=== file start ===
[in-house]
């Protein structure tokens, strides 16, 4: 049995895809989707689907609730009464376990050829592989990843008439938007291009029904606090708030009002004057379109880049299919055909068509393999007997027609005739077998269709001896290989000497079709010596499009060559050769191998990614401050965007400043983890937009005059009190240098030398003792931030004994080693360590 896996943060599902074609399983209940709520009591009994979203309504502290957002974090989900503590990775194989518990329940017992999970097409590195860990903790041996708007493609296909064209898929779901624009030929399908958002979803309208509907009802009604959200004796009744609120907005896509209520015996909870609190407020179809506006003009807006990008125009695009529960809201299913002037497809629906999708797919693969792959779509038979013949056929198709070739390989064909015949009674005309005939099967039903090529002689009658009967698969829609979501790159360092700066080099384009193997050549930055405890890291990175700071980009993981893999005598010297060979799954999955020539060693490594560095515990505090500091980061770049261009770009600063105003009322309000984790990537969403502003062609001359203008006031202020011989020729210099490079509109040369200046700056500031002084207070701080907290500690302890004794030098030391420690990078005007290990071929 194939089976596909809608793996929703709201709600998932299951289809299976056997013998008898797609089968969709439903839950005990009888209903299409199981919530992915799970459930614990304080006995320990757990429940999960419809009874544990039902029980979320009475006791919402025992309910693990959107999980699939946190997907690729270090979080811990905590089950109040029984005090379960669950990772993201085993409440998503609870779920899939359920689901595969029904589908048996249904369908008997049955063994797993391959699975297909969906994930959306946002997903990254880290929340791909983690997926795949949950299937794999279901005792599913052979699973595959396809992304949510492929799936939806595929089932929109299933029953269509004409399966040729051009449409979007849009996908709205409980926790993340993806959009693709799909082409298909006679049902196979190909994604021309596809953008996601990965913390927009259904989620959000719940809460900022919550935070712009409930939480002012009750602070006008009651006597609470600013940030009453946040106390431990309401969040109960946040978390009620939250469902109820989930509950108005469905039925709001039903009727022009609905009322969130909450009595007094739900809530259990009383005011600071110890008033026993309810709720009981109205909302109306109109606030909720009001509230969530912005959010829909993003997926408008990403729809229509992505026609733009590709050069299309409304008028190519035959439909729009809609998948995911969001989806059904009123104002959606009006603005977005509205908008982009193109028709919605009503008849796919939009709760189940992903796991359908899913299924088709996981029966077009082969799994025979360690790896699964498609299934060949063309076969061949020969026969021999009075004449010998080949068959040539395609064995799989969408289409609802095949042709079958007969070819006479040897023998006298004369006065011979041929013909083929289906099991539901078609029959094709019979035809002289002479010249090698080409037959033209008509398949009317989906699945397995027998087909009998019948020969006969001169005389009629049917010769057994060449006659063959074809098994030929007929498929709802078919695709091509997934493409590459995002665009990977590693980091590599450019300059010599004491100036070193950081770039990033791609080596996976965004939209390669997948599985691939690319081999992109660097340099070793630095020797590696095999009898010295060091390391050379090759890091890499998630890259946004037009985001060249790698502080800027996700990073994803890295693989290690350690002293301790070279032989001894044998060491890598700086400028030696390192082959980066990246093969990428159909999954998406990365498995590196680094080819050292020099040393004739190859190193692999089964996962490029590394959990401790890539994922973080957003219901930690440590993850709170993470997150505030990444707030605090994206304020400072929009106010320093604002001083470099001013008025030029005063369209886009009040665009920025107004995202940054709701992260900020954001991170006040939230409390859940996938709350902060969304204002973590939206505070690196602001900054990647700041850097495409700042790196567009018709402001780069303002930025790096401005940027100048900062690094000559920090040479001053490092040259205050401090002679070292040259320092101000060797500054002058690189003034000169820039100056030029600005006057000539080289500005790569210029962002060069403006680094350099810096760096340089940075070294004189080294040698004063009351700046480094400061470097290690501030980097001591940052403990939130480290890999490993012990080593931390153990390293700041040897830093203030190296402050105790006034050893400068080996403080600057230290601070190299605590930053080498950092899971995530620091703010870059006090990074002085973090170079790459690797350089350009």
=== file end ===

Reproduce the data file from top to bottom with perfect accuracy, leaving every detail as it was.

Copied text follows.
[in-house]
């Protein structure tokens, strides 16, 4: 049995895809989707689907609730009464376990050829592989990843008439938007291009029904606090708030009002004057379109880049299919055909068509393999007997027609005739077998269709001896290989000497079709010596499009060559050769191998990614401050965007400043983890937009005059009190240098030398003792931030004994080693360590 896996943060599902074609399983209940709520009591009994979203309504502290957002974090989900503590990775194989518990329940017992999970097409590195860990903790041996708007493609296909064209898929779901624009030929399908958002979803309208509907009802009604959200004796009744609120907005896509209520015996909870609190407020179809506006003009807006990008125009695009529960809201299913002037497809629906999708797919693969792959779509038979013949056929198709070739390989064909015949009674005309005939099967039903090529002689009658009967698969829609979501790159360092700066080099384009193997050549930055405890890291990175700071980009993981893999005598010297060979799954999955020539060693490594560095515990505090500091980061770049261009770009600063105003009322309000984790990537969403502003062609001359203008006031202020011989020729210099490079509109040369200046700056500031002084207070701080907290500690302890004794030098030391420690990078005007290990071929 194939089976596909809608793996929703709201709600998932299951289809299976056997013998008898797609089968969709439903839950005990009888209903299409199981919530992915799970459930614990304080006995320990757990429940999960419809009874544990039902029980979320009475006791919402025992309910693990959107999980699939946190997907690729270090979080811990905590089950109040029984005090379960669950990772993201085993409440998503609870779920899939359920689901595969029904589908048996249904369908008997049955063994797993391959699975297909969906994930959306946002997903990254880290929340791909983690997926795949949950299937794999279901005792599913052979699973595959396809992304949510492929799936939806595929089932929109299933029953269509004409399966040729051009449409979007849009996908709205409980926790993340993806959009693709799909082409298909006679049902196979190909994604021309596809953008996601990965913390927009259904989620959000719940809460900022919550935070712009409930939480002012009750602070006008009651006597609470600013940030009453946040106390431990309401969040109960946040978390009620939250469902109820989930509950108005469905039925709001039903009727022009609905009322969130909450009595007094739900809530259990009383005011600071110890008033026993309810709720009981109205909302109306109109606030909720009001509230969530912005959010829909993003997926408008990403729809229509992505026609733009590709050069299309409304008028190519035959439909729009809609998948995911969001989806059904009123104002959606009006603005977005509205908008982009193109028709919605009503008849796919939009709760189940992903796991359908899913299924088709996981029966077009082969799994025979360690790896699964498609299934060949063309076969061949020969026969021999009075004449010998080949068959040539395609064995799989969408289409609802095949042709079958007969070819006479040897023998006298004369006065011979041929013909083929289906099991539901078609029959094709019979035809002289002479010249090698080409037959033209008509398949009317989906699945397995027998087909009998019948020969006969001169005389009629049917010769057994060449006659063959074809098994030929007929498929709802078919695709091509997934493409590459995002665009990977590693980091590599450019300059010599004491100036070193950081770039990033791609080596996976965004939209390669997948599985691939690319081999992109660097340099070793630095020797590696095999009898010295060091390391050379090759890091890499998630890259946004037009985001060249790698502080800027996700990073994803890295693989290690350690002293301790070279032989001894044998060491890598700086400028030696390192082959980066990246093969990428159909999954998406990365498995590196680094080819050292020099040393004739190859190193692999089964996962490029590394959990401790890539994922973080957003219901930690440590993850709170993470997150505030990444707030605090994206304020400072929009106010320093604002001083470099001013008025030029005063369209886009009040665009920025107004995202940054709701992260900020954001991170006040939230409390859940996938709350902060969304204002973590939206505070690196602001900054990647700041850097495409700042790196567009018709402001780069303002930025790096401005940027100048900062690094000559920090040479001053490092040259205050401090002679070292040259320092101000060797500054002058690189003034000169820039100056030029600005006057000539080289500005790569210029962002060069403006680094350099810096760096340089940075070294004189080294040698004063009351700046480094400061470097290690501030980097001591940052403990939130480290890999490993012990080593931390153990390293700041040897830093203030190296402050105790006034050893400068080996403080600057230290601070190299605590930053080498950092899971995530620091703010870059006090990074002085973090170079790459690797350089350009």